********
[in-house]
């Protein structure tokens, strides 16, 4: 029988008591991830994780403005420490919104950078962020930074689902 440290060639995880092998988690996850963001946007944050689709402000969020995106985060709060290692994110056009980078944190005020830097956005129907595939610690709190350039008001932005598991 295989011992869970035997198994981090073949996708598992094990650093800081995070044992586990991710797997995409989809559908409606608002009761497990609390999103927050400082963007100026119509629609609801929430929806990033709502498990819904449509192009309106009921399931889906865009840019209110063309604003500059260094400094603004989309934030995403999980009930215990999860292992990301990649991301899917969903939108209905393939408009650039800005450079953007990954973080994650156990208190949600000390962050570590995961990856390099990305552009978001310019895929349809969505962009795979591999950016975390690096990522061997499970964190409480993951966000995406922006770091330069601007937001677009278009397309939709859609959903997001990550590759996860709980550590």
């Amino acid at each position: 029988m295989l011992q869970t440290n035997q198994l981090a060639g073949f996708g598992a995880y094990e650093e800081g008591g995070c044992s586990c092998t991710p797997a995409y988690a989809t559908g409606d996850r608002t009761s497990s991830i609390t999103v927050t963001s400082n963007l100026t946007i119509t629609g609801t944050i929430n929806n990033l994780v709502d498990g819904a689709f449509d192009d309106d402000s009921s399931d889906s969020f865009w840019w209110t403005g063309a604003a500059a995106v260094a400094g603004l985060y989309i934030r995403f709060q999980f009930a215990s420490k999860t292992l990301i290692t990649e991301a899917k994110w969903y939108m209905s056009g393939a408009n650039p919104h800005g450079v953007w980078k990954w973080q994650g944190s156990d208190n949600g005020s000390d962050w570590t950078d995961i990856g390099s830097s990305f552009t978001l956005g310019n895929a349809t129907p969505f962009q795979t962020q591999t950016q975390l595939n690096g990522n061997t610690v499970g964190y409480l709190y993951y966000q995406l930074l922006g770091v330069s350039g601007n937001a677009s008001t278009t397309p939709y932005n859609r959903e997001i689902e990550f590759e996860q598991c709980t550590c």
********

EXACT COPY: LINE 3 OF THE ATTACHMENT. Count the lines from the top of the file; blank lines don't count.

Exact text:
């Amino acid at each position: 029988m295989l011992q869970t440290n035997q198994l981090a060639g073949f996708g598992a995880y094990e650093e800081g008591g995070c044992s586990c092998t991710p797997a995409y988690a989809t559908g409606d996850r608002t009761s497990s991830i609390t999103v927050t963001s400082n963007l100026t946007i119509t629609g609801t944050i929430n929806n990033l994780v709502d498990g819904a689709f449509d192009d309106d402000s009921s399931d889906s969020f865009w840019w209110t403005g063309a604003a500059a995106v260094a400094g603004l985060y989309i934030r995403f709060q999980f009930a215990s420490k999860t292992l990301i290692t990649e991301a899917k994110w969903y939108m209905s056009g393939a408009n650039p919104h800005g450079v953007w980078k990954w973080q994650g944190s156990d208190n949600g005020s000390d962050w570590t950078d995961i990856g390099s830097s990305f552009t978001l956005g310019n895929a349809t129907p969505f962009q795979t962020q591999t950016q975390l595939n690096g990522n061997t610690v499970g964190y409480l709190y993951y966000q995406l930074l922006g770091v330069s350039g601007n937001a677009s008001t278009t397309p939709y932005n859609r959903e997001i689902e990550f590759e996860q598991c709980t550590c």